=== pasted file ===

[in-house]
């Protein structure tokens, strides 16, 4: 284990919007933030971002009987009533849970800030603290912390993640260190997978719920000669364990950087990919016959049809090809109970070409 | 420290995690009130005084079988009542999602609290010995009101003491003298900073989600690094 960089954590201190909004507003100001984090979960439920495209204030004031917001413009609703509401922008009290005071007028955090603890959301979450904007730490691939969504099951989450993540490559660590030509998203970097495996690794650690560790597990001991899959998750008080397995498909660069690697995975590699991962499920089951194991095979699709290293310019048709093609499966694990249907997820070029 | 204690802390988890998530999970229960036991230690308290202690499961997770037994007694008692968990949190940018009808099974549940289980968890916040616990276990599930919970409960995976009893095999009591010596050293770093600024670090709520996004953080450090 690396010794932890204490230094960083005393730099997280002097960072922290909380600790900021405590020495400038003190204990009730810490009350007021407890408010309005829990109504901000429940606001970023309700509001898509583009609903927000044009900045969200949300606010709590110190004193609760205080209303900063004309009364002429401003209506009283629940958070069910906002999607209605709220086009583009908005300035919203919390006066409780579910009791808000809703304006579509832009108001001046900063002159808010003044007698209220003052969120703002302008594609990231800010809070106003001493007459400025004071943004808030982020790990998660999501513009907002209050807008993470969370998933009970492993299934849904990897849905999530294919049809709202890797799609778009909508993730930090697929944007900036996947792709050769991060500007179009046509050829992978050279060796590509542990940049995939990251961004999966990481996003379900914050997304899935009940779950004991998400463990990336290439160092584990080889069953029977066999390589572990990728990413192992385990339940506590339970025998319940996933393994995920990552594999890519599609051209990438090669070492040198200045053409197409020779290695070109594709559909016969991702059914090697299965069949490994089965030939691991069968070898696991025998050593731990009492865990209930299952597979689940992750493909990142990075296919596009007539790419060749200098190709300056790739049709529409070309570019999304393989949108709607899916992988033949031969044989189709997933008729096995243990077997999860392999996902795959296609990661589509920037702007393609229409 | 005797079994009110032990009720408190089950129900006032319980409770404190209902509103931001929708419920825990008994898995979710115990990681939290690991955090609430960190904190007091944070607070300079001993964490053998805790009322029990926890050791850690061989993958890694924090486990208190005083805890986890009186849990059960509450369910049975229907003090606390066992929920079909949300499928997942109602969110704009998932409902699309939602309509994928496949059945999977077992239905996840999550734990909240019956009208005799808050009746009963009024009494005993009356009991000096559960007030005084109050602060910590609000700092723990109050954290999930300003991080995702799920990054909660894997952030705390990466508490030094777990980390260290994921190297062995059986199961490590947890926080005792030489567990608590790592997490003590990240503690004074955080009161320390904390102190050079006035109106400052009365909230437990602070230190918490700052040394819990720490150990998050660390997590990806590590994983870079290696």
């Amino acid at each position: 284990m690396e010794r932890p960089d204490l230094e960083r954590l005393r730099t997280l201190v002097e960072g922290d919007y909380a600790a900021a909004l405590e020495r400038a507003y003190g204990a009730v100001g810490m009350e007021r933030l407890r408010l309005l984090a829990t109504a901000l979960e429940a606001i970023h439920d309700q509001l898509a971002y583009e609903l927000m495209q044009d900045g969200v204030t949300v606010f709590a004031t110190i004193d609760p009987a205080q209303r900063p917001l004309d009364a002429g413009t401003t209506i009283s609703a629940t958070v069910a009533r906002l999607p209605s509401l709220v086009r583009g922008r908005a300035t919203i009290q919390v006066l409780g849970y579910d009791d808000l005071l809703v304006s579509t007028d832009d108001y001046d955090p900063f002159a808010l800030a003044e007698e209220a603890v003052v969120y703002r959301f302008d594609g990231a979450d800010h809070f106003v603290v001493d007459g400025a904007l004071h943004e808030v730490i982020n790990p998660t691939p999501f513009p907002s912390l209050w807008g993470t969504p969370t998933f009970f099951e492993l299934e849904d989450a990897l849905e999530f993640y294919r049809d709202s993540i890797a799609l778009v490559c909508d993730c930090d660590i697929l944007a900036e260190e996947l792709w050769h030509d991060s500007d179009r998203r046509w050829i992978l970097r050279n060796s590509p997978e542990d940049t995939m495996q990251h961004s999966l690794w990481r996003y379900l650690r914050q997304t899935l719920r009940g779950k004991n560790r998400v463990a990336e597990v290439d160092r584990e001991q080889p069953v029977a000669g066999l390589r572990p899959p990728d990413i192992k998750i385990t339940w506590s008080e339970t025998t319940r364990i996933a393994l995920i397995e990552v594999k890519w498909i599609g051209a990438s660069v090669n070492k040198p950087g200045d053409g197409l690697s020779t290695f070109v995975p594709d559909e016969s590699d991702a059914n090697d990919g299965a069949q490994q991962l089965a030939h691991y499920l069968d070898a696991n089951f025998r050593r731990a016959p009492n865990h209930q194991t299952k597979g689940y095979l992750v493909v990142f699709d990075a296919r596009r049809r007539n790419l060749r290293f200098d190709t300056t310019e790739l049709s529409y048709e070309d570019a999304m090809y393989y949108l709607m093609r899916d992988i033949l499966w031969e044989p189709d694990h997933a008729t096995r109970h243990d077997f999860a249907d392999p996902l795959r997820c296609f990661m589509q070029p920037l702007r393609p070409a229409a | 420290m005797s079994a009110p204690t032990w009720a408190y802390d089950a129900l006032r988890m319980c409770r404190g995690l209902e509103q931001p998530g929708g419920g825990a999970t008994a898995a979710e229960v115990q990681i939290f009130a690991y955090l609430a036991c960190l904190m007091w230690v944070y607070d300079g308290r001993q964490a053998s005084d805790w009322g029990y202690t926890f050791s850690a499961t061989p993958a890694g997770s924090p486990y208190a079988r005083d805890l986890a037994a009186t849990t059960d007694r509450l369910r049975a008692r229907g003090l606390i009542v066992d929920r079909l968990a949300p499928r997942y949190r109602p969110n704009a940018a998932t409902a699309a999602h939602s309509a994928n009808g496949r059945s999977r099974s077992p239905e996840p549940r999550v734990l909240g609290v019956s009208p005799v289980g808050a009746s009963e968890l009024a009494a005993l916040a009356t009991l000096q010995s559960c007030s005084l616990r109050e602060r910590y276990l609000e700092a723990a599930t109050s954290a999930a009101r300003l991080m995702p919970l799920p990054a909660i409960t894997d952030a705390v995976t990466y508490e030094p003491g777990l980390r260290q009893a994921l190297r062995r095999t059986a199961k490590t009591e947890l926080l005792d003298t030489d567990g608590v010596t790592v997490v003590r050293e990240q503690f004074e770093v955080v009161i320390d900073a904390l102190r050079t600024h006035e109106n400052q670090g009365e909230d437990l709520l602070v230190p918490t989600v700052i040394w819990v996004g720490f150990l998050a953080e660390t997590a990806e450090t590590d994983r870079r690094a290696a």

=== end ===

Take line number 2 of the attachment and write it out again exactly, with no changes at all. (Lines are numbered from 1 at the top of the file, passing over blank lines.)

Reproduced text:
């Protein structure tokens, strides 16, 4: 284990919007933030971002009987009533849970800030603290912390993640260190997978719920000669364990950087990919016959049809090809109970070409 | 420290995690009130005084079988009542999602609290010995009101003491003298900073989600690094 960089954590201190909004507003100001984090979960439920495209204030004031917001413009609703509401922008009290005071007028955090603890959301979450904007730490691939969504099951989450993540490559660590030509998203970097495996690794650690560790597990001991899959998750008080397995498909660069690697995975590699991962499920089951194991095979699709290293310019048709093609499966694990249907997820070029 | 204690802390988890998530999970229960036991230690308290202690499961997770037994007694008692968990949190940018009808099974549940289980968890916040616990276990599930919970409960995976009893095999009591010596050293770093600024670090709520996004953080450090 690396010794932890204490230094960083005393730099997280002097960072922290909380600790900021405590020495400038003190204990009730810490009350007021407890408010309005829990109504901000429940606001970023309700509001898509583009609903927000044009900045969200949300606010709590110190004193609760205080209303900063004309009364002429401003209506009283629940958070069910906002999607209605709220086009583009908005300035919203919390006066409780579910009791808000809703304006579509832009108001001046900063002159808010003044007698209220003052969120703002302008594609990231800010809070106003001493007459400025004071943004808030982020790990998660999501513009907002209050807008993470969370998933009970492993299934849904990897849905999530294919049809709202890797799609778009909508993730930090697929944007900036996947792709050769991060500007179009046509050829992978050279060796590509542990940049995939990251961004999966990481996003379900914050997304899935009940779950004991998400463990990336290439160092584990080889069953029977066999390589572990990728990413192992385990339940506590339970025998319940996933393994995920990552594999890519599609051209990438090669070492040198200045053409197409020779290695070109594709559909016969991702059914090697299965069949490994089965030939691991069968070898696991025998050593731990009492865990209930299952597979689940992750493909990142990075296919596009007539790419060749200098190709300056790739049709529409070309570019999304393989949108709607899916992988033949031969044989189709997933008729096995243990077997999860392999996902795959296609990661589509920037702007393609229409 | 005797079994009110032990009720408190089950129900006032319980409770404190209902509103931001929708419920825990008994898995979710115990990681939290690991955090609430960190904190007091944070607070300079001993964490053998805790009322029990926890050791850690061989993958890694924090486990208190005083805890986890009186849990059960509450369910049975229907003090606390066992929920079909949300499928997942109602969110704009998932409902699309939602309509994928496949059945999977077992239905996840999550734990909240019956009208005799808050009746009963009024009494005993009356009991000096559960007030005084109050602060910590609000700092723990109050954290999930300003991080995702799920990054909660894997952030705390990466508490030094777990980390260290994921190297062995059986199961490590947890926080005792030489567990608590790592997490003590990240503690004074955080009161320390904390102190050079006035109106400052009365909230437990602070230190918490700052040394819990720490150990998050660390997590990806590590994983870079290696």